When things go wrong in the US, we get the answer: “See what happened to the US because they followed a free market system? How can you propose that we junk our regulations? We need more.”

This bias ensures that we will always follow suit when the US moves left, never when it moves to the right.

Perverse Consequences

Two nights before the first communion, Father Antonio Isabel closeted himself with him in the sacristy to hear his confession with the help of a dictionary of sins. It was such a long list that the aged priest, used to going to bed at six o’clock, fell asleep in his chair before it was over. The interrogation was a revelation for Jose Arcadio Segundo. It did not surprise him that the priest asked him if he had done bad things with women, and he honestly answered no, but he was upset with the question as to whether he had done them with animals. The first Friday in May he received the communion, tortured by curiosity. Later he asked Petronio, the sickly sexton who lived in the belfry and who, according to what they said, fed himself on bats, about it, and Petronio answered him: “There are some corrupt Christians who do their business with female donkeys.” Jose Arcadio Segundo still showed so much curiosity and asked so many questions that Petronio lost his patience.

“I go Tuesday nights.” he confessed. “If you promise not to tell anyone I’ll take you next Tuesday.”  (Gabriel Garcia Marquez, One Hundred Years of Solitude)

The purohit who did my upanayana when I was 8 was very wise. He confined himself to forbidding me from throwing stones at dogs.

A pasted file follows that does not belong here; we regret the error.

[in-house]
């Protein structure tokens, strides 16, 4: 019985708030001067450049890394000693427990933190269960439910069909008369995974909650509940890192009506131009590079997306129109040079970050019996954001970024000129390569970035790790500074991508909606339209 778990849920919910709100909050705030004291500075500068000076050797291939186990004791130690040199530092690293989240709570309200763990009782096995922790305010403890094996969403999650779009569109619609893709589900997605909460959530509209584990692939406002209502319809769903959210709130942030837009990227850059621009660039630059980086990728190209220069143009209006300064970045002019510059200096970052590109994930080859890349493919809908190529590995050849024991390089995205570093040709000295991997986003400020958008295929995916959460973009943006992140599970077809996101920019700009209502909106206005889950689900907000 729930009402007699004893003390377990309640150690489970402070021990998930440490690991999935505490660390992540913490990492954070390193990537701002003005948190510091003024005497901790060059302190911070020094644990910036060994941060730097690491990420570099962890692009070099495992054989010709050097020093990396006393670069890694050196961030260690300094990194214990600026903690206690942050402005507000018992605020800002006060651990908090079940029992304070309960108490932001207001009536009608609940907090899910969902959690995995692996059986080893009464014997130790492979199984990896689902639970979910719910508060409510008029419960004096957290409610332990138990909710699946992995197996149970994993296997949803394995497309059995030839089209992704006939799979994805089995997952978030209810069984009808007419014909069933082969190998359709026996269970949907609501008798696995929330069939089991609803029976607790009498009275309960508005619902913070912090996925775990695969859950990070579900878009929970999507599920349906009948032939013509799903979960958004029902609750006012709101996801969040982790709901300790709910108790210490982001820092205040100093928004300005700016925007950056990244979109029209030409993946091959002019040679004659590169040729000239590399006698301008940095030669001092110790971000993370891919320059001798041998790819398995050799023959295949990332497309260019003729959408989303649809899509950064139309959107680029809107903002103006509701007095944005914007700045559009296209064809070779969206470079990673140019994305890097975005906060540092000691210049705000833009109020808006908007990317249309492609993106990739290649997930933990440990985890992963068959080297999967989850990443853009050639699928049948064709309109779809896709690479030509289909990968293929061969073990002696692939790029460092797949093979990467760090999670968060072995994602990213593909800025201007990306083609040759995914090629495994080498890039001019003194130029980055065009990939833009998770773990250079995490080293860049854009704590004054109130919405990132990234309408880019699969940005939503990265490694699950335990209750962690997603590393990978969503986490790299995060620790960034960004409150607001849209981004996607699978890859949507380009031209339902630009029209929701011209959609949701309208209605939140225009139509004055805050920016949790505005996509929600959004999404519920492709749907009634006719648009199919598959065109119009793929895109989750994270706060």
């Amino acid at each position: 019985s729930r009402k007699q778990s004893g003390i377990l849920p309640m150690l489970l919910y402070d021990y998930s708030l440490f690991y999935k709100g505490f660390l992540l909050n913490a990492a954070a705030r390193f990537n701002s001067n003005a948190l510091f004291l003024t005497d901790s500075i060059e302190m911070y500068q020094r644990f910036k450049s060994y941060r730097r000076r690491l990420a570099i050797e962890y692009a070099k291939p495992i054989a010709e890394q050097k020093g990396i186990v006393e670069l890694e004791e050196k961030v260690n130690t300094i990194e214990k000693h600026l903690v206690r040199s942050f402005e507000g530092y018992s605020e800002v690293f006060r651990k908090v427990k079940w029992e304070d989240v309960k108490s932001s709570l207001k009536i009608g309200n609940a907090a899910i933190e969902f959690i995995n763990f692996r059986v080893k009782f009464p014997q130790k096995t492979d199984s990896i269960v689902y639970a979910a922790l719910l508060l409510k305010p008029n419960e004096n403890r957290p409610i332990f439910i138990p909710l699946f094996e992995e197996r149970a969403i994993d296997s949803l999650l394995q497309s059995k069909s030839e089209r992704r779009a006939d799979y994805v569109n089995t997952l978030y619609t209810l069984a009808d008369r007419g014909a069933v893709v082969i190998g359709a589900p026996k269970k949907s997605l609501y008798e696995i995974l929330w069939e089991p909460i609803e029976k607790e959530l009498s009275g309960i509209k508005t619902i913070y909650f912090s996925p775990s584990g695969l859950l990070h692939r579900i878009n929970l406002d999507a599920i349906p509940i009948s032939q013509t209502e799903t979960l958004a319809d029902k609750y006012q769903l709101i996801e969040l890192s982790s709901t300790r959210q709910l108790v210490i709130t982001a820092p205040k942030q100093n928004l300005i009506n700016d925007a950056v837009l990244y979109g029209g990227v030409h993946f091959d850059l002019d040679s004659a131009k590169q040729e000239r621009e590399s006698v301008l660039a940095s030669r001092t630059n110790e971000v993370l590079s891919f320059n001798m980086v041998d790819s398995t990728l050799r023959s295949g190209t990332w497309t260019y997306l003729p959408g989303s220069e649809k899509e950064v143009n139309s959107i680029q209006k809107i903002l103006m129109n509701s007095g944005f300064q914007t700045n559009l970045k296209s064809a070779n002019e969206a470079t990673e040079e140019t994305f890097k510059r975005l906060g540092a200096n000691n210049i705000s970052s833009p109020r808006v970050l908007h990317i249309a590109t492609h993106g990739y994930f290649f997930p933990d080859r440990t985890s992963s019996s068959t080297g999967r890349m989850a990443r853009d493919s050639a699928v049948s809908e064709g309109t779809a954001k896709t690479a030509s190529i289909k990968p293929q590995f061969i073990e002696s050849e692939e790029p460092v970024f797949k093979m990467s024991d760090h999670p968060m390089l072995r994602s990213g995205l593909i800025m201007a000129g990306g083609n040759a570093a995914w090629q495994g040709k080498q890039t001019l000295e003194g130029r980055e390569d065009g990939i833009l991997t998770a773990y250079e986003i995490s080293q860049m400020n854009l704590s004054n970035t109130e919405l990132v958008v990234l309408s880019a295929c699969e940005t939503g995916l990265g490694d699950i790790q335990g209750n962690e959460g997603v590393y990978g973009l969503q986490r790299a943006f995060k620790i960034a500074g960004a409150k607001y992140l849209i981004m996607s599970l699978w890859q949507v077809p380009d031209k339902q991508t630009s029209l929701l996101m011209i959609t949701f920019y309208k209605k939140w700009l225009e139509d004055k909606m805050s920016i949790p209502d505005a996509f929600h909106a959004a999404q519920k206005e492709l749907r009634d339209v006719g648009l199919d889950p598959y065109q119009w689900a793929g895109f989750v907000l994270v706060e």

Markets and the Long Term

The Economist has an article on the problems of aligning the CEO’s interests with those of the shareholders. The obvious solution to this  is to ensure that a large proportion of the manager’s compensation is in the form of shares or stock options. But it turns out that during the recent financial crisis, the more shares of a bank its CEO held, the worse the bank performed.

I believe that this is confounding two different problems. The agency problem relates to aligning an incentives of the agent (i.e. the CEO) to that of the principal (i.e. the shareholders).  The second problem is that of translating long term goals into short term actions.

Human beings are not very good at solving the second problem even when the principal and agent are the same people. We aren’t good at planning our own diet and exercise so that our long-term health is maximized. The challenge is not only the intellectual one of long-term planning, it is also one of the incentive to execute the plan. Who wants health food and rigorous exercise when fried stuff and indolence are so pleasurable?

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The August Pragati